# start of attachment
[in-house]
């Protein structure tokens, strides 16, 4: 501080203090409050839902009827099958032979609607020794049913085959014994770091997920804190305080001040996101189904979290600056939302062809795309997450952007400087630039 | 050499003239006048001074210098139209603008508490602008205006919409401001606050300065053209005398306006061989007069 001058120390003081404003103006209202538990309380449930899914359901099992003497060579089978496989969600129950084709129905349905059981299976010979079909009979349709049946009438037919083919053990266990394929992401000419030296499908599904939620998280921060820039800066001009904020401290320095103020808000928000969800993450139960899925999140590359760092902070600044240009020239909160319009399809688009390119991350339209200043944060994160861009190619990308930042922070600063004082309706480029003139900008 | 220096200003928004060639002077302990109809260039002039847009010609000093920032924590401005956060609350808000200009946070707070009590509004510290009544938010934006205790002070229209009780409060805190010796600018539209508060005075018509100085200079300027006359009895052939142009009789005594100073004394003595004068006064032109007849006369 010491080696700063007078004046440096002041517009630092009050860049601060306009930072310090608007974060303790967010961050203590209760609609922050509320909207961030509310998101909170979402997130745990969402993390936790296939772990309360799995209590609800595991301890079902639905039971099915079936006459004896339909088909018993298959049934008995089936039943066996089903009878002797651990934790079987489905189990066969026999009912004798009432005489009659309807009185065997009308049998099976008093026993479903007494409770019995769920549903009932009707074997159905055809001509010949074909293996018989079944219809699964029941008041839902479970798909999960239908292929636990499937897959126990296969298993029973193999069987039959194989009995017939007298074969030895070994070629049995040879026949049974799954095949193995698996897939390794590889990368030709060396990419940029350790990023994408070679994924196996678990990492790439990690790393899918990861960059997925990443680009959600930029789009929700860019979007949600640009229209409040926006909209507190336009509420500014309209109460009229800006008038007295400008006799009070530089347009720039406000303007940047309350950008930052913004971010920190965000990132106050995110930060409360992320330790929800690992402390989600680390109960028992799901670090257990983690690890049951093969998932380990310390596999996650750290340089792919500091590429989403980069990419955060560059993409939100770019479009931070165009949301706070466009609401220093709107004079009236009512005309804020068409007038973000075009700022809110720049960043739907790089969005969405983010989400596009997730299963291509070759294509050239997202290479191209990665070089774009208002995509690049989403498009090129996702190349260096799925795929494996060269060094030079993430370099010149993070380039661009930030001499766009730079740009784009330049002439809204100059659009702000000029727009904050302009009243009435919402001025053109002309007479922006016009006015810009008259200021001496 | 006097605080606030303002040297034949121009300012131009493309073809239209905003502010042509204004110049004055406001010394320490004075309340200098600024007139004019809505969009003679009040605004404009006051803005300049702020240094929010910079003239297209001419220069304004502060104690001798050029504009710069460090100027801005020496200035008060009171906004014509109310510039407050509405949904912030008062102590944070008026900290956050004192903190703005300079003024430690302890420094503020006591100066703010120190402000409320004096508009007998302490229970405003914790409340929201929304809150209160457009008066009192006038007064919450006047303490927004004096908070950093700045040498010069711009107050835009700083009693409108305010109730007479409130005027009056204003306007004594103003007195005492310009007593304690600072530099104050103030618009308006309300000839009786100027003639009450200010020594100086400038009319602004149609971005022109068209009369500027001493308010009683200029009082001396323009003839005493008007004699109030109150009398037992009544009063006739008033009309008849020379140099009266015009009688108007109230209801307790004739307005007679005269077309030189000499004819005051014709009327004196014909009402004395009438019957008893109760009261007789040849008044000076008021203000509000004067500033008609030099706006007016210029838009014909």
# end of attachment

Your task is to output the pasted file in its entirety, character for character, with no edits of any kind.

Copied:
[in-house]
């Protein structure tokens, strides 16, 4: 501080203090409050839902009827099958032979609607020794049913085959014994770091997920804190305080001040996101189904979290600056939302062809795309997450952007400087630039 | 050499003239006048001074210098139209603008508490602008205006919409401001606050300065053209005398306006061989007069 001058120390003081404003103006209202538990309380449930899914359901099992003497060579089978496989969600129950084709129905349905059981299976010979079909009979349709049946009438037919083919053990266990394929992401000419030296499908599904939620998280921060820039800066001009904020401290320095103020808000928000969800993450139960899925999140590359760092902070600044240009020239909160319009399809688009390119991350339209200043944060994160861009190619990308930042922070600063004082309706480029003139900008 | 220096200003928004060639002077302990109809260039002039847009010609000093920032924590401005956060609350808000200009946070707070009590509004510290009544938010934006205790002070229209009780409060805190010796600018539209508060005075018509100085200079300027006359009895052939142009009789005594100073004394003595004068006064032109007849006369 010491080696700063007078004046440096002041517009630092009050860049601060306009930072310090608007974060303790967010961050203590209760609609922050509320909207961030509310998101909170979402997130745990969402993390936790296939772990309360799995209590609800595991301890079902639905039971099915079936006459004896339909088909018993298959049934008995089936039943066996089903009878002797651990934790079987489905189990066969026999009912004798009432005489009659309807009185065997009308049998099976008093026993479903007494409770019995769920549903009932009707074997159905055809001509010949074909293996018989079944219809699964029941008041839902479970798909999960239908292929636990499937897959126990296969298993029973193999069987039959194989009995017939007298074969030895070994070629049995040879026949049974799954095949193995698996897939390794590889990368030709060396990419940029350790990023994408070679994924196996678990990492790439990690790393899918990861960059997925990443680009959600930029789009929700860019979007949600640009229209409040926006909209507190336009509420500014309209109460009229800006008038007295400008006799009070530089347009720039406000303007940047309350950008930052913004971010920190965000990132106050995110930060409360992320330790929800690992402390989600680390109960028992799901670090257990983690690890049951093969998932380990310390596999996650750290340089792919500091590429989403980069990419955060560059993409939100770019479009931070165009949301706070466009609401220093709107004079009236009512005309804020068409007038973000075009700022809110720049960043739907790089969005969405983010989400596009997730299963291509070759294509050239997202290479191209990665070089774009208002995509690049989403498009090129996702190349260096799925795929494996060269060094030079993430370099010149993070380039661009930030001499766009730079740009784009330049002439809204100059659009702000000029727009904050302009009243009435919402001025053109002309007479922006016009006015810009008259200021001496 | 006097605080606030303002040297034949121009300012131009493309073809239209905003502010042509204004110049004055406001010394320490004075309340200098600024007139004019809505969009003679009040605004404009006051803005300049702020240094929010910079003239297209001419220069304004502060104690001798050029504009710069460090100027801005020496200035008060009171906004014509109310510039407050509405949904912030008062102590944070008026900290956050004192903190703005300079003024430690302890420094503020006591100066703010120190402000409320004096508009007998302490229970405003914790409340929201929304809150209160457009008066009192006038007064919450006047303490927004004096908070950093700045040498010069711009107050835009700083009693409108305010109730007479409130005027009056204003306007004594103003007195005492310009007593304690600072530099104050103030618009308006309300000839009786100027003639009450200010020594100086400038009319602004149609971005022109068209009369500027001493308010009683200029009082001396323009003839005493008007004699109030109150009398037992009544009063006739008033009309008849020379140099009266015009009688108007109230209801307790004739307005007679005269077309030189000499004819005051014709009327004196014909009402004395009438019957008893109760009261007789040849008044000076008021203000509000004067500033008609030099706006007016210029838009014909």